Expanding Ottawa cocktail culture takes local restaurants by storm

Whether celebrating happy hour, going on a date or indulging in a liquid lunch, Ottawa’s cocktail scene has plenty on tap.


Gone are the days when the drink with the most alcohol and sugar was the tipple of the week (we’re looking at you, Long Island Iced Tea). Now cocktails are appreciated not only for their intoxicating abilities, but also for their flavour profiles.
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“Bartenders everywhere have moved towards more traditional, organic cocktail making,” said Emily Ienzi, owner of the farm-to-table gastropub Two Six 1/2Ate 3/4 in Little Italy. “People are making their own bitters, infusing spirits, making syrups and cordials and using fresh, local ingredients.”

With twists on traditional beverages and unique creations, Two Six 1/2Ate 3/4’s list is expansive, and gives a nod to the surrounding Italian community with Campari, Aperol and Prosecco.

The Gin ‘n Juice cocktail – gin, grapefruit juice, soda, house grapefruit bitters, peach bitters, lemon juice, allspice, maple syrup and, most notably, a splash of Cynar – was invented to feature the herb-and-citrus Italian artichoke liqueur.

“I had wanted to (pair Cynar and grapefruit) for a long time,” Ms. Ienzi said. “I’ve always thought those flavours could work well together if they were balanced the right way. I think the drink is fun and refreshing and a good example of the types of things we like to make.”

Among all the factors that make a great cocktail, “balance” is one word common among bartenders and mixologists, even those new to the scene like Ace Mercado.

Opened in August, the restaurant prides specializes in tequila-based drinks. It’s not all margaritas and tequila sunrises though. Ace is highly creative; any patron need only order the Aldasoro to see that.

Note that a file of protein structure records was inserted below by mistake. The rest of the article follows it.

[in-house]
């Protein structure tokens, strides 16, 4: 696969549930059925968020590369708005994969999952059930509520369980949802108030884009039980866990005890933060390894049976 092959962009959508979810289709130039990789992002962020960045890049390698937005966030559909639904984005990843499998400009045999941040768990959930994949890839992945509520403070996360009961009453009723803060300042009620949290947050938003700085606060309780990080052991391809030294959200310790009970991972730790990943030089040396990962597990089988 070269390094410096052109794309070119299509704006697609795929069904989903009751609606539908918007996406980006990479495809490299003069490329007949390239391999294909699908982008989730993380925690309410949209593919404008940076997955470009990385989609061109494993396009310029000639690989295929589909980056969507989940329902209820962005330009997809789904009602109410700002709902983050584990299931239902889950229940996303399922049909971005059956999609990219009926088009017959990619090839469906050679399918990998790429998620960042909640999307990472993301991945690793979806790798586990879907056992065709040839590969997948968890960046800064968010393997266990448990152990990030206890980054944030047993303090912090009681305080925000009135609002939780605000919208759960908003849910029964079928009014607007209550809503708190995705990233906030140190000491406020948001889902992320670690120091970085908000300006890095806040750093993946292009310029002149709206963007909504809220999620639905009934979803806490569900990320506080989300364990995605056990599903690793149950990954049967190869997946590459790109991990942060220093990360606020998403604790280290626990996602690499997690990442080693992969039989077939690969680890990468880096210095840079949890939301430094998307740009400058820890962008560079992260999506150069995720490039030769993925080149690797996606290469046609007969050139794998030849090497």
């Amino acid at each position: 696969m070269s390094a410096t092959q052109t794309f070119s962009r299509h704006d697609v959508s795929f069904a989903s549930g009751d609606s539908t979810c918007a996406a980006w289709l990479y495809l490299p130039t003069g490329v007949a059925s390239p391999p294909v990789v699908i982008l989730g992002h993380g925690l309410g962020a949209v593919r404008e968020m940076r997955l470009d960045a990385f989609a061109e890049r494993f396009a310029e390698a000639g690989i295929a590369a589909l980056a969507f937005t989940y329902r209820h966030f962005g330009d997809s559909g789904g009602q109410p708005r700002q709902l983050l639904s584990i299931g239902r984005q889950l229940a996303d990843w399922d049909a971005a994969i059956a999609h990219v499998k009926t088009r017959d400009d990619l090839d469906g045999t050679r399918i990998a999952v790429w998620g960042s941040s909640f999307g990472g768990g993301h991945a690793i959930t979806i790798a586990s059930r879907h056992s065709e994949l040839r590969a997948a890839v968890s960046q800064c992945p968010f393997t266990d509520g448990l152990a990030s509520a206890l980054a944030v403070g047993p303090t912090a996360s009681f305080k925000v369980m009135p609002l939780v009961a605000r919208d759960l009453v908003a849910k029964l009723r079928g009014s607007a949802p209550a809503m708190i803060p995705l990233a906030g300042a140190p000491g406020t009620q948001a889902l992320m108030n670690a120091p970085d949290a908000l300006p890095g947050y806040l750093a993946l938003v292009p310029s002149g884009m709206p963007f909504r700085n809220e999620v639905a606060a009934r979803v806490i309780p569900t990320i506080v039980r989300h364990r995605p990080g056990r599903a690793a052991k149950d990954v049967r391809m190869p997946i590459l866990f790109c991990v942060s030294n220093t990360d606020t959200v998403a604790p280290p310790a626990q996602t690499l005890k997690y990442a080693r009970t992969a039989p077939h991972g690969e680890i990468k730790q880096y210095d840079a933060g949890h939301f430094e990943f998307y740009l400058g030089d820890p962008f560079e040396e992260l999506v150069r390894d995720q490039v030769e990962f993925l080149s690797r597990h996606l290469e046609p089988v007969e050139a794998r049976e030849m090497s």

A mix of tequila and liqueurs, the cocktail is a beautiful shade of purple, but it doesn’t stop there. For wow, Ace uses green Chartreuse that is lit and then cooled using liquid nitrogen.

“(We want to) leave each guest with a strikingly unique and memorable experience through each of our different cocktails,” said Scott Porter, managing partner of Ace Mercado.

On Elgin Street, the Guest Room, on the top floor of Fresco Bistro, has a speakeasy vibe and is constantly mixing up something new and different.

The bar creates its own flavours of alcohol, from tulip and rosemary-infused gin to tobacco-infused tequila. Staffers make their own syrups, like salted caramel, vanilla and even Guinness. Many drinks are smoked.

The mixologists need a certain amount of swagger to serve the Rat Pack, a $40 cocktail featuring Jack Daniel’s Frank Sinatra Select whiskey and buttered Johnnie Walker Black Label whisky.

At the Albion Rooms in the downtown Novotel, bar manager Stefan Wenek refers to himself as head “drankologist” and a student of “cocktailology.”

“If you really want to stand out, you need to reach into your inner artist and create,” said Mr. Wenek. “You have a subject, composition, medium, balance and it all comes together; but it’s reworked relentlessly to get it just right.”

One of the restaurant’s most popular drinks is a vamped-up caesar called the Marcus Brutus (“so good, it killed the Caesar,” Mr. Wenek said) featuring dried prosciutto, dill-infused vodka, red wine, housemade spicy bean syrup and more, topped with charcuterie.

The other is Feuilles D’Automne, or Leaves of Autumn. The drink includes bourbon, limoncello, fresh grapefruit juice, egg white and sugar.

“It is shaken to create a rich foam, then drizzled with a red wine which makes the drink appear to be changing colours like fall foliage,” Mr. Wenek said. It’s garnished with a large curl of grapefruit rind, resembling a fallen leaf.

“We want our drinks to evoke feelings even before you taste them so visually they need to be stunning,” Mr. Wenek said. “When you take a sip, you can taste the layers and flavours roll over your palate and the aroma of the grapefruit garnish makes you appreciate the fact it took five minutes to craft this cocktail specifically for you.”

Steve Benson of Ottawa Cocktails, which puts on events, is impressed by the city’s cocktail scene.

“There is no shortage of amazingly creative and skilled bartenders who are really pushing the envelope when it comes to flavour combinations, the use of interesting ingredients and exciting presentations,” he said.

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